Pubdate: Thu, 09 Jun 2005
Source: Globe and Mail (Canada)
Copyright: 2005, The Globe and Mail Company
Author: Rod Mickleburgh
Bookmark: (Cannabis - Canada)


Put Tax Revenue Into Health Care, He Says

VANCOUVER -- "Legalize Pot!" -- the rallying cry of pro-cannabis
crusaders across the country -- may soon be official policy for
Canada's third-largest city.

A wide-ranging city report on drug prevention strategies released
yesterday calls for marijuana to be legalized and regulated, much in
the manner of alcohol and tobacco.

The recommendation, which goes far beyond Ottawa's proposal to
decriminalize the drug, was enthusiastically endorsed by Mayor Larry
Campbell. "We're talking about a $3-billion industry in this province.
Tax the living hell out of it and put the revenue into health care,"
Mr. Campbell said.

More importantly, he added, legalizing marijuana will enable educators
to talk realistically to young people about the dangers of drug use,
as they now do about the harmful effects of drinking alcohol and
smoking cigarettes. "We can't do the Cheech and Chong routine any
more. We've got to be honest with these people," said Mr. Campbell,
who is a former member of the RCMP's drug enforcement unit.


"There's no sense in me, as a Mountie, going into a school and saying:
'You know what? If you do marijuana, you're going to become a heroin
addict.' "

After all, students see the captain of the football team, a guy in the
school band, or a top scholastic student, "and they know that these
people may have smoked marijuana and they didn't grow horns and they
aren't shooting heroin," Mr. Campbell said.

He noted that alcohol and tobacco use is declining among young people
as health and addiction experts learn how to more effectively
communicate the dangers involved in using those substances.

"The same thing will happen with marijuana. And at the end of the day,
how many marijuana addicts do you have, anyway?"

The mayor's advocacy for legalizing pot brought a quick, hostile
response from Staff-Sergeant Chuck Doucette of the RCMP, regional
co-ordinator for the force's Drug Awareness Service in British
Columbia and the Yukon.

"It still amazes me that Mayor Campbell can continue with the idea
that legalizing marijuana will help," Staff Sgt. Doucette said.
"Legalizing is giving up. Instead of giving up, let's start the fight.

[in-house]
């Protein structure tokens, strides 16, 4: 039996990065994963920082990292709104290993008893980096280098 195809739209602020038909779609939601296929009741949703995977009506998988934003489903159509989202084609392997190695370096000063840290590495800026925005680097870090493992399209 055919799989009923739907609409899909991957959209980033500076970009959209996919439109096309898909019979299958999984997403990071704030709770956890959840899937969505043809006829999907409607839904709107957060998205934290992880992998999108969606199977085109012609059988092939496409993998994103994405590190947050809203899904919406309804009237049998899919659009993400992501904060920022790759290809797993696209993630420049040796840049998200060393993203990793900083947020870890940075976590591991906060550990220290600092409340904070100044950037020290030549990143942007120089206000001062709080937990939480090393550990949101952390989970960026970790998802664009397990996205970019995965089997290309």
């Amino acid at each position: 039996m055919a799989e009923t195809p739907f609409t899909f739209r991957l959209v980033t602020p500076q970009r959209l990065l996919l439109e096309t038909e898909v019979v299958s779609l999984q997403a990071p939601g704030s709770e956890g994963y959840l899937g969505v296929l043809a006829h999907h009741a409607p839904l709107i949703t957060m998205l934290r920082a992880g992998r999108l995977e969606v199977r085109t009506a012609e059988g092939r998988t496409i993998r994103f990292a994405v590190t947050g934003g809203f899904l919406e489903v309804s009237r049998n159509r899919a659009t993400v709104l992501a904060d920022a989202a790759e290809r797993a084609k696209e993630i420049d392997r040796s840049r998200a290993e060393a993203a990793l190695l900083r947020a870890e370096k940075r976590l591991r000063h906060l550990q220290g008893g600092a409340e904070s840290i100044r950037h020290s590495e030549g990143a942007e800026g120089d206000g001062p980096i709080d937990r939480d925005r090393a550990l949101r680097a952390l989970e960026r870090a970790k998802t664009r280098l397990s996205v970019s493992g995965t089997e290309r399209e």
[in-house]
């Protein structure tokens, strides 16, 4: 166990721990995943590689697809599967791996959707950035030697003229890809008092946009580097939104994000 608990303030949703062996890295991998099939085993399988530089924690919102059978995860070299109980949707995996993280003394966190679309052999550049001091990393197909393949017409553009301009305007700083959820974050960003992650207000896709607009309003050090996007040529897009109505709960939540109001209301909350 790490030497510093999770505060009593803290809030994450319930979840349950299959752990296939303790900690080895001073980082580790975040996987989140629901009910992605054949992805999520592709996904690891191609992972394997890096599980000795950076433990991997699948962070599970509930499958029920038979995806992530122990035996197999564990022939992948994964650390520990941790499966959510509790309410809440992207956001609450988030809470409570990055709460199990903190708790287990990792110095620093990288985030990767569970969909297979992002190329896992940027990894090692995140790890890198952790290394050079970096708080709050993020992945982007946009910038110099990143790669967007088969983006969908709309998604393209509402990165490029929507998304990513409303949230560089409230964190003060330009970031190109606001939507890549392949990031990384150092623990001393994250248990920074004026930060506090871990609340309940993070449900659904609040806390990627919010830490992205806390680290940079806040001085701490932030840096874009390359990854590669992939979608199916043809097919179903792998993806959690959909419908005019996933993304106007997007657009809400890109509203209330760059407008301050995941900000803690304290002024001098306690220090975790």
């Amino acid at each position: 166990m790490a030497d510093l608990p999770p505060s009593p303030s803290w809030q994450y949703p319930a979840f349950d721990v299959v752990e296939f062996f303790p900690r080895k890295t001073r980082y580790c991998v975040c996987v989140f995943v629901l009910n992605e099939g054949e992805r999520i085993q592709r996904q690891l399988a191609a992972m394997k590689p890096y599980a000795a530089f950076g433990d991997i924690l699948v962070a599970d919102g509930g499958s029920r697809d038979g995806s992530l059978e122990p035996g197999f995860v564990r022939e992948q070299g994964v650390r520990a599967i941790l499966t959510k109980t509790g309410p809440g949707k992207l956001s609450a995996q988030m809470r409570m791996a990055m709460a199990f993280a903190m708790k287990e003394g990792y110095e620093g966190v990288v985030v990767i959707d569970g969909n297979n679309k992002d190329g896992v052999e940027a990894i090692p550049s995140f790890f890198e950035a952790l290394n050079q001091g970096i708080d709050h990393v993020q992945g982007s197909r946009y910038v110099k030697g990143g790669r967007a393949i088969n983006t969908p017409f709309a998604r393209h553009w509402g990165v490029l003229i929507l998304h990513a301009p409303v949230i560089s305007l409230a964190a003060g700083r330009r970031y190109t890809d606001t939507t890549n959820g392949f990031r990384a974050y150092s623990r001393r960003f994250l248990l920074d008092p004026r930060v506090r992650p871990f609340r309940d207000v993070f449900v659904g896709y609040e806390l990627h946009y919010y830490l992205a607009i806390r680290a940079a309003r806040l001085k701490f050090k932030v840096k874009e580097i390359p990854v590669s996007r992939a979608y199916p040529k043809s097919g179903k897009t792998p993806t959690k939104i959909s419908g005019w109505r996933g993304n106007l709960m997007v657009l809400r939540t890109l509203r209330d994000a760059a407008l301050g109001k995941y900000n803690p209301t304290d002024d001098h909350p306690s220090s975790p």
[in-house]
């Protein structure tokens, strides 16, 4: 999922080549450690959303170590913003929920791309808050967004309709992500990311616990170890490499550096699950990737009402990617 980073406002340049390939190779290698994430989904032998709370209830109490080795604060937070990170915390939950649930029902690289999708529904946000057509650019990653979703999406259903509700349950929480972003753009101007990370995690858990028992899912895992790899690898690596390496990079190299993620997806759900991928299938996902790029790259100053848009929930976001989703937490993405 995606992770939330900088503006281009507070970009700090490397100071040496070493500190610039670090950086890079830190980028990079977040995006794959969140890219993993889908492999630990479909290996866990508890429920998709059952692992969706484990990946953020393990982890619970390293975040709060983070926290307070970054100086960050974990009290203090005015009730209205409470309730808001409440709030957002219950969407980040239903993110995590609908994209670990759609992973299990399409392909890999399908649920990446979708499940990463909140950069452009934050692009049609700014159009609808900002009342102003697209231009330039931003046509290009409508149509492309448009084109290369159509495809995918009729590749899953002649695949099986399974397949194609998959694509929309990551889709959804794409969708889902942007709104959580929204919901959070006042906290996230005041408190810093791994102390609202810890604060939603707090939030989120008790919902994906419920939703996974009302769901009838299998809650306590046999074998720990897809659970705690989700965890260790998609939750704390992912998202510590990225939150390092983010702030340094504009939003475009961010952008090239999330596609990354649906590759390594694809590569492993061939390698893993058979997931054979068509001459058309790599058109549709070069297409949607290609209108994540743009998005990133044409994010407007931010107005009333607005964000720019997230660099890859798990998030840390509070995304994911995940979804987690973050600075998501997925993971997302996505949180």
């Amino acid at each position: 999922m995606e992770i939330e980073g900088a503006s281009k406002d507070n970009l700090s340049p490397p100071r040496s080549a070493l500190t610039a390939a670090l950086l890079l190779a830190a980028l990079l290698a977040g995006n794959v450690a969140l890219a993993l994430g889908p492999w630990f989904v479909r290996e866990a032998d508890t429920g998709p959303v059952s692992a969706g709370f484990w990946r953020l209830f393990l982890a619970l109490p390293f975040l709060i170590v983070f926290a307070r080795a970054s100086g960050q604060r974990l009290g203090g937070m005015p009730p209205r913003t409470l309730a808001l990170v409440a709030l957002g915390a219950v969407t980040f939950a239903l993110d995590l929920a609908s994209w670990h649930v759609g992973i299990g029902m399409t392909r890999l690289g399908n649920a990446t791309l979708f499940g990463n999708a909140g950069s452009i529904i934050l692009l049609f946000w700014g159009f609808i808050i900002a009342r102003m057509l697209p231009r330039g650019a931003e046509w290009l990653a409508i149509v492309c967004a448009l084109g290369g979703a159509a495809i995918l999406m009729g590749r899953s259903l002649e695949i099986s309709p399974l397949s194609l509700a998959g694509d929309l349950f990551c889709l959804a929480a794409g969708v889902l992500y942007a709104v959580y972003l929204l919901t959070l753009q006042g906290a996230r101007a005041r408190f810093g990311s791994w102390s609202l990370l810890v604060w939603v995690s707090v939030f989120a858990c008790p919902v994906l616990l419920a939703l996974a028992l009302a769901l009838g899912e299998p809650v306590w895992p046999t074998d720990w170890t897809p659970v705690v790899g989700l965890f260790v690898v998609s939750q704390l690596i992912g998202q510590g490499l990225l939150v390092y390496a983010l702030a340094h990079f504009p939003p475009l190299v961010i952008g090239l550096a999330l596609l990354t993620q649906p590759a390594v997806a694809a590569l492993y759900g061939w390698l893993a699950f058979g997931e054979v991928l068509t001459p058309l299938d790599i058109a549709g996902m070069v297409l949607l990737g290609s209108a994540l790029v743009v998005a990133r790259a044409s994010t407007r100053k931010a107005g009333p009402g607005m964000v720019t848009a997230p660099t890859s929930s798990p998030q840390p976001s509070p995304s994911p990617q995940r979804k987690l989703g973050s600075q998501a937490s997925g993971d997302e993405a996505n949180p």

Let's start proper prevention. And the black market for marijuana will
not change, whether it's legal or not."

Mr. Campbell spoke at a news conference packed with cameras and
reporters enticed by the thought of laid-back Vancouver endorsing
legalized pot. He said the federal government's suggested
decriminalization of marijuana won't do the job.

While convicted users may avoid a criminal record, decriminalization
gives a green light to criminally run marijuana grow-ops, since pot
will still be illegal, Mr. Campbell said.

"We would be saying to people: 'It's okay that you do this [use
marijuana].' And we'd be saying to criminals: 'Fill your boots.' "

When asked how legalizing marijuana would actually help prevent use,
Mr. Campbell said: "It will allow us to control a drug that at the
present time is not being controlled. It's out there and we can't do
anything about it.

"By controlling how it's used and who gets it, we can start building a
base to help those who might otherwise move on to harder drugs. Right
now, we have no control over that whatsoever."

In Ottawa, federal Justice Minister Irwin Cotler said there is no
chance the federal government will embrace legalization.

"We have chosen as a policy option the decriminalization of small
amounts of marijuana for personal use," he said. "We don't want to go
down the route of legalization."

Local police, meanwhile, distanced themselves from the views of Staff
Sgt. Doucette. Inspector Scott Thompson, drug policy co-ordinator for
the Vancouver Police Department, said he wanted to remain neutral on
the issue.

Tim Stockwell of the B.C. Centre for Addictions Research said data
have shown that neither decriminalization nor legalization is likely
to increase marijuana use. And, at the same time, they would both
remove "certain social harms and injustices."

The recommendation to remove marijuana use from the Criminal Code was
only one of 24 recommendations contained in the drug prevention
blueprint, to be presented to city council next Tuesday.

Mr. Campbell acknowledged this particular recommendation was "the sexy
one," but urged a reading of the entire report that includes many
"ground-breaking" social measures aimed at curbing the city's
devastating scourge of drug addiction.
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